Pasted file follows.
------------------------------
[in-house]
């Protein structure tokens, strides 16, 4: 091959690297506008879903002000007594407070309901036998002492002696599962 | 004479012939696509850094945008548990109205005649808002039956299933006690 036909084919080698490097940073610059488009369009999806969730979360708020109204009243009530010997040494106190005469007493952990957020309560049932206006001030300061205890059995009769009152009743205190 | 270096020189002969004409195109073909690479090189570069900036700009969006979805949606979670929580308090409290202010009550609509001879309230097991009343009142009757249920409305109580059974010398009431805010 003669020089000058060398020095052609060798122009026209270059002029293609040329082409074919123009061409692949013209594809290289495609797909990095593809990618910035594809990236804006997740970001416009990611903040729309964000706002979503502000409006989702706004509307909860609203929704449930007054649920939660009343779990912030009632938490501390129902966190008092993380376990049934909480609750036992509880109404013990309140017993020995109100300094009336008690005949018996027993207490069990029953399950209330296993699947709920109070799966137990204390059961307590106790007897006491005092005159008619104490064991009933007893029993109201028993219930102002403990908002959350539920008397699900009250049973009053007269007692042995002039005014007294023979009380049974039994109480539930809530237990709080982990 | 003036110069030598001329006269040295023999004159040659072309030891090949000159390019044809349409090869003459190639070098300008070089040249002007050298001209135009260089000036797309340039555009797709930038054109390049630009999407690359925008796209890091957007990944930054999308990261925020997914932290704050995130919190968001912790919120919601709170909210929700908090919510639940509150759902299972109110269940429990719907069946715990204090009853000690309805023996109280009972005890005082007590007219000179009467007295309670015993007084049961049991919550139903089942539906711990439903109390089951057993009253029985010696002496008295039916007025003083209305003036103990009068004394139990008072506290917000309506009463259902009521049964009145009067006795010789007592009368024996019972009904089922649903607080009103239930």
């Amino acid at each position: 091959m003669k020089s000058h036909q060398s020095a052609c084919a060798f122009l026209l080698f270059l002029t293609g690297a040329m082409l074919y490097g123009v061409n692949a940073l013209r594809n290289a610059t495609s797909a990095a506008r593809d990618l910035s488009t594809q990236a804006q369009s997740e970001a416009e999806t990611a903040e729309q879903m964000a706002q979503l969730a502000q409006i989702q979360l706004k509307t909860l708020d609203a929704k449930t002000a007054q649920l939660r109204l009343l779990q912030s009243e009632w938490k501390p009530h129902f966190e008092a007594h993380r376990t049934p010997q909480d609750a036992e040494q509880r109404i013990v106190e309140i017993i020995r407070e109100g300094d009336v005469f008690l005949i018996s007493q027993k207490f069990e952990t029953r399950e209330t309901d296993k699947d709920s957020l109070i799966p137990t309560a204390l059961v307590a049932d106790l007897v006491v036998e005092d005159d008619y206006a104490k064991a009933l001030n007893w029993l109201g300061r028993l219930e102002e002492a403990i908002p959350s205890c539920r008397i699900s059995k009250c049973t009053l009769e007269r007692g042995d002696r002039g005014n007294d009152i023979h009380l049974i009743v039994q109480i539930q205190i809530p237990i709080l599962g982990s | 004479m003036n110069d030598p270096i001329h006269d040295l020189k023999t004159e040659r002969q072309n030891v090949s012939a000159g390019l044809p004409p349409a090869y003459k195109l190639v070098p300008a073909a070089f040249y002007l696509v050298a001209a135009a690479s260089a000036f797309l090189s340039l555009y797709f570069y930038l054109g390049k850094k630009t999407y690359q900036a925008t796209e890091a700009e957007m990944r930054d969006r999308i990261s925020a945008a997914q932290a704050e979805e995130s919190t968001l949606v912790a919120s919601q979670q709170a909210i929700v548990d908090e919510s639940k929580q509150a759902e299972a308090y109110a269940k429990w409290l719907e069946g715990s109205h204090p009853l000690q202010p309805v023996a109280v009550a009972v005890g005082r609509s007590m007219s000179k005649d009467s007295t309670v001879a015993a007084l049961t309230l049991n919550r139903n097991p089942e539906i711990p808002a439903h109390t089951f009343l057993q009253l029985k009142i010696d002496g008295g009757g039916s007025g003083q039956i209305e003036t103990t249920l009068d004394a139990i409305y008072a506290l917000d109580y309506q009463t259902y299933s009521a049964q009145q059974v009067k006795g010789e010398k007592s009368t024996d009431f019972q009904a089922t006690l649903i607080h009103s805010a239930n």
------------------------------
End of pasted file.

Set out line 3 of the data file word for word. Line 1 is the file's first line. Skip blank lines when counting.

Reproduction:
């Amino acid at each position: 091959m003669k020089s000058h036909q060398s020095a052609c084919a060798f122009l026209l080698f270059l002029t293609g690297a040329m082409l074919y490097g123009v061409n692949a940073l013209r594809n290289a610059t495609s797909a990095a506008r593809d990618l910035s488009t594809q990236a804006q369009s997740e970001a416009e999806t990611a903040e729309q879903m964000a706002q979503l969730a502000q409006i989702q979360l706004k509307t909860l708020d609203a929704k449930t002000a007054q649920l939660r109204l009343l779990q912030s009243e009632w938490k501390p009530h129902f966190e008092a007594h993380r376990t049934p010997q909480d609750a036992e040494q509880r109404i013990v106190e309140i017993i020995r407070e109100g300094d009336v005469f008690l005949i018996s007493q027993k207490f069990e952990t029953r399950e209330t309901d296993k699947d709920s957020l109070i799966p137990t309560a204390l059961v307590a049932d106790l007897v006491v036998e005092d005159d008619y206006a104490k064991a009933l001030n007893w029993l109201g300061r028993l219930e102002e002492a403990i908002p959350s205890c539920r008397i699900s059995k009250c049973t009053l009769e007269r007692g042995d002696r002039g005014n007294d009152i023979h009380l049974i009743v039994q109480i539930q205190i809530p237990i709080l599962g982990s | 004479m003036n110069d030598p270096i001329h006269d040295l020189k023999t004159e040659r002969q072309n030891v090949s012939a000159g390019l044809p004409p349409a090869y003459k195109l190639v070098p300008a073909a070089f040249y002007l696509v050298a001209a135009a690479s260089a000036f797309l090189s340039l555009y797709f570069y930038l054109g390049k850094k630009t999407y690359q900036a925008t796209e890091a700009e957007m990944r930054d969006r999308i990261s925020a945008a997914q932290a704050e979805e995130s919190t968001l949606v912790a919120s919601q979670q709170a909210i929700v548990d908090e919510s639940k929580q509150a759902e299972a308090y109110a269940k429990w409290l719907e069946g715990s109205h204090p009853l000690q202010p309805v023996a109280v009550a009972v005890g005082r609509s007590m007219s000179k005649d009467s007295t309670v001879a015993a007084l049961t309230l049991n919550r139903n097991p089942e539906i711990p808002a439903h109390t089951f009343l057993q009253l029985k009142i010696d002496g008295g009757g039916s007025g003083q039956i209305e003036t103990t249920l009068d004394a139990i409305y008072a506290l917000d109580y309506q009463t259902y299933s009521a049964q009145q059974v009067k006795g010789e010398k007592s009368t024996d009431f019972q009904a089922t006690l649903i607080h009103s805010a239930n």